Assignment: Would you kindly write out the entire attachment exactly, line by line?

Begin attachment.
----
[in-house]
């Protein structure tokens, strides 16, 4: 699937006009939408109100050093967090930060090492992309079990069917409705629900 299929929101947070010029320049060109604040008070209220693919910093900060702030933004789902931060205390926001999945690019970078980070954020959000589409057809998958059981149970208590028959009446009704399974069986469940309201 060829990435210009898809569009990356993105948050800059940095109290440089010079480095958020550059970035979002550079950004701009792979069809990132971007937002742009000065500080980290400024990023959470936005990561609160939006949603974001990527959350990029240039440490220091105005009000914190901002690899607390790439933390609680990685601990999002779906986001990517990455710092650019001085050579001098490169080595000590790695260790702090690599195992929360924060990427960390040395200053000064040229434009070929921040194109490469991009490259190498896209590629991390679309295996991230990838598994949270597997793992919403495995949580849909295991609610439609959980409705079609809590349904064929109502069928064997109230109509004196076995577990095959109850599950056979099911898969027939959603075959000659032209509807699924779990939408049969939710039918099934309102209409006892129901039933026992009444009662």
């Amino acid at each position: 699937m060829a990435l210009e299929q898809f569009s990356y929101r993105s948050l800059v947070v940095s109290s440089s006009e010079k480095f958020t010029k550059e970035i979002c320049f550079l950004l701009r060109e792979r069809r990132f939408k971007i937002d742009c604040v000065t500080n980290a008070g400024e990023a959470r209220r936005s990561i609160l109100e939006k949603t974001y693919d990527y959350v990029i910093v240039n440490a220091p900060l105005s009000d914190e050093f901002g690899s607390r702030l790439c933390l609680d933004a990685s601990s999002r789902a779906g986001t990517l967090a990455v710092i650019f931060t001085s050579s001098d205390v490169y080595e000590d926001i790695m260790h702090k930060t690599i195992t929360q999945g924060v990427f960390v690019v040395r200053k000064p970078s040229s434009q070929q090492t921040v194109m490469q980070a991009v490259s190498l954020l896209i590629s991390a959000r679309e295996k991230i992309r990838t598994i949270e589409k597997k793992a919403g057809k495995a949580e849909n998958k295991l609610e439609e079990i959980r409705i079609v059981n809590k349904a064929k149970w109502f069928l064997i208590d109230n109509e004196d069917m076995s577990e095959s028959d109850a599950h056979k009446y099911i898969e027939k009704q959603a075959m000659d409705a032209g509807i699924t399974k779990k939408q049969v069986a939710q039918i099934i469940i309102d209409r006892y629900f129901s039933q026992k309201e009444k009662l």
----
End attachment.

[in-house]
């Protein structure tokens, strides 16, 4: 699937006009939408109100050093967090930060090492992309079990069917409705629900 299929929101947070010029320049060109604040008070209220693919910093900060702030933004789902931060205390926001999945690019970078980070954020959000589409057809998958059981149970208590028959009446009704399974069986469940309201 060829990435210009898809569009990356993105948050800059940095109290440089010079480095958020550059970035979002550079950004701009792979069809990132971007937002742009000065500080980290400024990023959470936005990561609160939006949603974001990527959350990029240039440490220091105005009000914190901002690899607390790439933390609680990685601990999002779906986001990517990455710092650019001085050579001098490169080595000590790695260790702090690599195992929360924060990427960390040395200053000064040229434009070929921040194109490469991009490259190498896209590629991390679309295996991230990838598994949270597997793992919403495995949580849909295991609610439609959980409705079609809590349904064929109502069928064997109230109509004196076995577990095959109850599950056979099911898969027939959603075959000659032209509807699924779990939408049969939710039918099934309102209409006892129901039933026992009444009662």
């Amino acid at each position: 699937m060829a990435l210009e299929q898809f569009s990356y929101r993105s948050l800059v947070v940095s109290s440089s006009e010079k480095f958020t010029k550059e970035i979002c320049f550079l950004l701009r060109e792979r069809r990132f939408k971007i937002d742009c604040v000065t500080n980290a008070g400024e990023a959470r209220r936005s990561i609160l109100e939006k949603t974001y693919d990527y959350v990029i910093v240039n440490a220091p900060l105005s009000d914190e050093f901002g690899s607390r702030l790439c933390l609680d933004a990685s601990s999002r789902a779906g986001t990517l967090a990455v710092i650019f931060t001085s050579s001098d205390v490169y080595e000590d926001i790695m260790h702090k930060t690599i195992t929360q999945g924060v990427f960390v690019v040395r200053k000064p970078s040229s434009q070929q090492t921040v194109m490469q980070a991009v490259s190498l954020l896209i590629s991390a959000r679309e295996k991230i992309r990838t598994i949270e589409k597997k793992a919403g057809k495995a949580e849909n998958k295991l609610e439609e079990i959980r409705i079609v059981n809590k349904a064929k149970w109502f069928l064997i208590d109230n109509e004196d069917m076995s577990e095959s028959d109850a599950h056979k009446y099911i898969e027939k009704q959603a075959m000659d409705a032209g509807i699924t399974k779990k939408q049969v069986a939710q039918i099934i469940i309102d209409r006892y629900f129901s039933q026992k309201e009444k009662l």